On 29 October 1942, SARGO departed for Brisbane, Australia where she underwent refit from 10 November to 29 November 1942. Her refit was first assisted by FULTON but continued after four days by SPERRY.

SARGO departed Brisbane on 29 November 1942, conducting her sixth war patrol while making passage to Pearl Harbor. On 31 December 1942, while patrolling off Tingmon Island, she fired a spread of four torpedoes at an enemy tanker of estimated 7,500 tons. Heavy explosions followed by weaker disturbances were heard but the results of this attack were not verified. On 21 January 1943, SARGO arrived at Pearl Harbor, departing 25 January for Mare Island Naval Shipyard where she arrived for overhaul, 31 January 1943. Overhaul was completed on 1 May 1943 and she departed San Francisco, 3 May 1943, arriving at Pearl Harbor on 10 May. From 21 May to 24 May 1943, she conducted torpedo firing practice in Hawaiian waters.

SARGO departed Pearl Harbor on her seventh war patrol, 27 May 1943. She arrived and departed Midway Island on 31 May and arrived off Wake Island on 5 June 1943. Between 7 and 9 June 1943, she was on Patrol Off Truk-Guam and Truk-Saipan shipping lanes. On 11 June she was off Fareulep Atoll, Carolina Islands and on 12 June, she submerged off Eauripik Atoll, Caroline Islands on southward patrol, then surfaced to intercept an enemy tanker. At 2345, she made a submerged attack., firing four torpedoes without result and the tanker turned sharply away. On 13 June, SARGO submerged ahead of a convoy of three cargo ships escorted by a sub-chaser. At 2209, she made a submerged attack on the convoy, sinking the passenger-cargo ship KONAN MARU of 5,226 tons (6-05’N; 138-25’E). On 14 June, SARGO surfaced to commence chase of the same convoy. At 1011, she submerged and complete her approach, scoring one hit on the larger cargo MARU, with undetermined results. The Japanese sub-chaser immediately took up search and four depth charges exploded close to starboard of SARGO who escaped without damage.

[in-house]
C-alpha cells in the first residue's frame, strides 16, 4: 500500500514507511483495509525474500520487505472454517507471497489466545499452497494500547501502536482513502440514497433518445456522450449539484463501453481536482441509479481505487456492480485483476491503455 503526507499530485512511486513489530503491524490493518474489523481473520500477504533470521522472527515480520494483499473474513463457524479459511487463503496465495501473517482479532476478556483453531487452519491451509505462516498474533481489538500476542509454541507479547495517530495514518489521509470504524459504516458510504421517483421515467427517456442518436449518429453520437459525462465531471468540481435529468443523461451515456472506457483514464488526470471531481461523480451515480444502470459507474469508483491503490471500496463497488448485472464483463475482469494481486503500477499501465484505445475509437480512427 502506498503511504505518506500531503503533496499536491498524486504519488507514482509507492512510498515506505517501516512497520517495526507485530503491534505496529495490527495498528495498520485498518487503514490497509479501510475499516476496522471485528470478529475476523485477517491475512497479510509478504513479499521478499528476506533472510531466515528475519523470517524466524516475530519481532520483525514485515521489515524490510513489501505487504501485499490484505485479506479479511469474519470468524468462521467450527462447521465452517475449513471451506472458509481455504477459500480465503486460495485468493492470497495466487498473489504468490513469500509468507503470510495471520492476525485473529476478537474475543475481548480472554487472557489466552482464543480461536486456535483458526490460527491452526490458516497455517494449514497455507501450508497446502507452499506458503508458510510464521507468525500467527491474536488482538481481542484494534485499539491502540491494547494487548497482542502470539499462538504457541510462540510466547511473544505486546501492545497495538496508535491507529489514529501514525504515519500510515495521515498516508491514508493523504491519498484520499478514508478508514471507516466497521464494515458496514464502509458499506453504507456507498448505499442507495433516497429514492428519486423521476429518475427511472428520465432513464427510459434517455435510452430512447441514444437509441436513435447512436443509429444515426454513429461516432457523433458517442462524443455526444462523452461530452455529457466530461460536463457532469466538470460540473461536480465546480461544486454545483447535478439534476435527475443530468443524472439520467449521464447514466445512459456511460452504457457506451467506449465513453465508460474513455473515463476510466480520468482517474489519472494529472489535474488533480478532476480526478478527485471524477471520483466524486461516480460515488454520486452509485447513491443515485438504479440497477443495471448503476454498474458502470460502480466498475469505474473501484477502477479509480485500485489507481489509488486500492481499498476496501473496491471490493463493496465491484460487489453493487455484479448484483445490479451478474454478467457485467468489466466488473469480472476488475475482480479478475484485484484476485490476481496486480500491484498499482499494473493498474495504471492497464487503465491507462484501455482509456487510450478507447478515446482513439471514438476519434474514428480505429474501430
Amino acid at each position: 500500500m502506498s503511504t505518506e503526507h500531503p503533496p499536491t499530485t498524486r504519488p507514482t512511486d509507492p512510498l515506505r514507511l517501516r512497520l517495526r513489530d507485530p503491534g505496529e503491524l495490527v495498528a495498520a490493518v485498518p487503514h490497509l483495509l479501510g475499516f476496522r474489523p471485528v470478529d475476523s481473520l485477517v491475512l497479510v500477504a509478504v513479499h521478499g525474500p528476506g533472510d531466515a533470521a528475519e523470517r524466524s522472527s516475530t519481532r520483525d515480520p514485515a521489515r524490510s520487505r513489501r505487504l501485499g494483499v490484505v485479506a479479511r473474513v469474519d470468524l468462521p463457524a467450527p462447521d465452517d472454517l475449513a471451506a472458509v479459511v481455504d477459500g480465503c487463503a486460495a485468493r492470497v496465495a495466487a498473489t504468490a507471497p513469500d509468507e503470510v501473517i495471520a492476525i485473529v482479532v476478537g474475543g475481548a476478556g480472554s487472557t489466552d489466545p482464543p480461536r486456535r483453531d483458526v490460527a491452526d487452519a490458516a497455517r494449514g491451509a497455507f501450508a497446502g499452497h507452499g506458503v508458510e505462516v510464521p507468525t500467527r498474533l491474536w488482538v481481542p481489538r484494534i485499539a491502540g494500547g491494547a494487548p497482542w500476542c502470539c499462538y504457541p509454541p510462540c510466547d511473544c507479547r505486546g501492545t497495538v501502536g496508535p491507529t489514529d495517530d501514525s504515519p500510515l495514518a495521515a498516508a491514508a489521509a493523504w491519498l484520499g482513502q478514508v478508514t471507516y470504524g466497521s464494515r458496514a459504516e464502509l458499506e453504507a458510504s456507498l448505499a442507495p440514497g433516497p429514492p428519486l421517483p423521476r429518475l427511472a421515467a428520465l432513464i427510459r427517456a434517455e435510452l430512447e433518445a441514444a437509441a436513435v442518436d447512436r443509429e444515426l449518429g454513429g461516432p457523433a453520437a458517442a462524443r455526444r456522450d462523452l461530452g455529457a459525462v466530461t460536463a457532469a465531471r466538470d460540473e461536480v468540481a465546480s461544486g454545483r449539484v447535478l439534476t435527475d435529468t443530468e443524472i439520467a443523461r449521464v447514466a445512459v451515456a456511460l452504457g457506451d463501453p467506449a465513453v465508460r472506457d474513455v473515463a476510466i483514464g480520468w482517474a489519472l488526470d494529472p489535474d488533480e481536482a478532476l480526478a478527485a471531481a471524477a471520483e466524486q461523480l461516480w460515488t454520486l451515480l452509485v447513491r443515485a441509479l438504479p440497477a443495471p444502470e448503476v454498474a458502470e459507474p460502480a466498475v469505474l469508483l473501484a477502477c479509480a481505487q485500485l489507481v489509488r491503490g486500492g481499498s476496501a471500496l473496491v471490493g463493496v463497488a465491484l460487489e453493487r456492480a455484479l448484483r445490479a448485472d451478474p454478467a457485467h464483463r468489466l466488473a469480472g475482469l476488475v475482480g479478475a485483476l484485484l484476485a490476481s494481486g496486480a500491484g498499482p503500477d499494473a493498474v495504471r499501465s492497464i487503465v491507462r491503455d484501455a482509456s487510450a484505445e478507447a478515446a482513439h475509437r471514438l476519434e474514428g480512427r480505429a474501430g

She retired southward, and after patrolling the passage between Woleai and Tfalik Atolls, Caroline Islands, departed 29 June 1943, for return to Midway Island. On 5 July 1943, she was 120 miles off Wake Island and continued northward, arriving at Midway on 9 July 1943.

SARGO departed Midway Island,1 August 1943, to conduct her eighth war patrol north of Truk and in waters of the Mariana’s islands. During this patrol, 25 days were spent on station without attack on the enemy and SARGO returned to Pearl Harbor, 15 September 1943, for refit by HOLLAND. Her refit lasted three weeks, during which time Lieutenant Commander Carmick was relieved of command by Commander P. W. Garnett, USN.